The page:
A movie review of “Ex Machina”: An artificial-intelligence robot poses challenging questions about what constitutes the nature of humanity. The terrific cast includes Domhnall Gleeson, Oscar Isaac and Alicia Vikander. Rating: 4 stars out of 4.
“Ex Machina” is an exquisite puzzle box of a picture. It baffles. It unsettles. It intrigues.
At its center — baffling, unsettling and infinitely intriguing — is a robot named Ava (Alicia Vikander), the creation of a wealthy genius scientist/entrepreneur named Nathan (Oscar Isaac).
Ava is literally transparent, her mechanical innards visible through clear plastic skin. Writer-director Alex Garland and the picture’s production team have, through the use of CGI, conceived and constructed an amazing-looking entity in Ava.
Movie Review ★★★★
‘Ex Machina,’ with Domhnall Gleeson, Oscar Isaac, Alicia Vikander, Sonoya Mizuno. Written and directed by Alex Garland. 108 minutes. Rated R for graphic nudity, language, sexual references and some violence. Several theaters.
Yet there is much of Ava that is hidden. She is a walking, talking enigma. Behind the lovely, expressive human mask grafted onto her mechanical head lies a hyperadvanced man-made brain.
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She’s an artificial-intelligence entity, close to human. But how close? Nathan recruits one of his top programmers, a geeky young fellow named Caleb (Domhnall Gleeson), to administer the so-called Turing test to find out whether her intelligence matches, or perhaps exceeds, that of human beings.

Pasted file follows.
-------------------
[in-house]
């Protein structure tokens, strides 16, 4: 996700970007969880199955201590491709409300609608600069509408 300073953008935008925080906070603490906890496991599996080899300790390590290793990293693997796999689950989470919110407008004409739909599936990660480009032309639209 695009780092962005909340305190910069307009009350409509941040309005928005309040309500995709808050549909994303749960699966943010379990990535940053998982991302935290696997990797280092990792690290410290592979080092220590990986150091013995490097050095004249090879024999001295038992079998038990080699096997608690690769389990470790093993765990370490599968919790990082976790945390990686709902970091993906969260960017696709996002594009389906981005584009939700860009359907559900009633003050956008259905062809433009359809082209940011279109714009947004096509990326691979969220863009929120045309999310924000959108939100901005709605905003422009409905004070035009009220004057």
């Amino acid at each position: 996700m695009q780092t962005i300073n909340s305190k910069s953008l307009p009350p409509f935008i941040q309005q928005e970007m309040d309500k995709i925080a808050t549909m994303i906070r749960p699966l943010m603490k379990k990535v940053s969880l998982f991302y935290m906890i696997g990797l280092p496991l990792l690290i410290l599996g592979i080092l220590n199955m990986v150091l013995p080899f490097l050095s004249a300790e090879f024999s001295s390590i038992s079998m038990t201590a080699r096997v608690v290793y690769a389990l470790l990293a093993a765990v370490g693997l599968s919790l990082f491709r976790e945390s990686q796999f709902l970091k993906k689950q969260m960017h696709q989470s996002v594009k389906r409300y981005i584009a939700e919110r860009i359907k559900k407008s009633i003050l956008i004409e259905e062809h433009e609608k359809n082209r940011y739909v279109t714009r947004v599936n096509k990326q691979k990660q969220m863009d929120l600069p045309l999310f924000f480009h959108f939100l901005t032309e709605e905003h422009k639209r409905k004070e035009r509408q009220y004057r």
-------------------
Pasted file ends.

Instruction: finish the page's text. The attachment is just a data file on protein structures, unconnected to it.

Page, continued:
The setting of this experiment is a remote forest fortress bought and built by Nathan’s megamillions, a place of opulence and austerity, of featureless gray concrete walls and pricey furnishings. It’s a perfect hideout for reclusive eccentric Nathan.
The performances are extraordinary, with Vikander’s being the most remarkable. She plays Ava with a Mona Lisa smile — inscrutable yet mesmerizing — and a voice that is preternaturally calm yet oddly seductive.
Gleeson’s Caleb is a loner, and lonely. He’s attracted to Ava’s intelligence and bewitched by her undeniable allure. As he falls under her spell, he comes to question the nature of humanity — not only of Ava’s (possible) humanity, but of his own.
Isaac, coming off his highly praised performance in “A Most Violent Year,” once again does terrific work. His Nathan, creator of a search engine that’s made him enormously wealthy, has the kind of intimidating arrogance of a Steve Jobs. He clearly believes he’s the smartest guy on the planet and is comfortable playing God both with his creation Ava and with his employee Caleb.
Garland’s conception and handling of this material is close to flawless. It’s hard to believe this is his first directorial effort. A novelist (“The Beach”) turned screenwriter (“28 Days Later,” “Sunshine,” both directed by Danny Boyle), and clearly a man of great intelligence, he’s made one of the most memorable science-fiction movies in recent memory.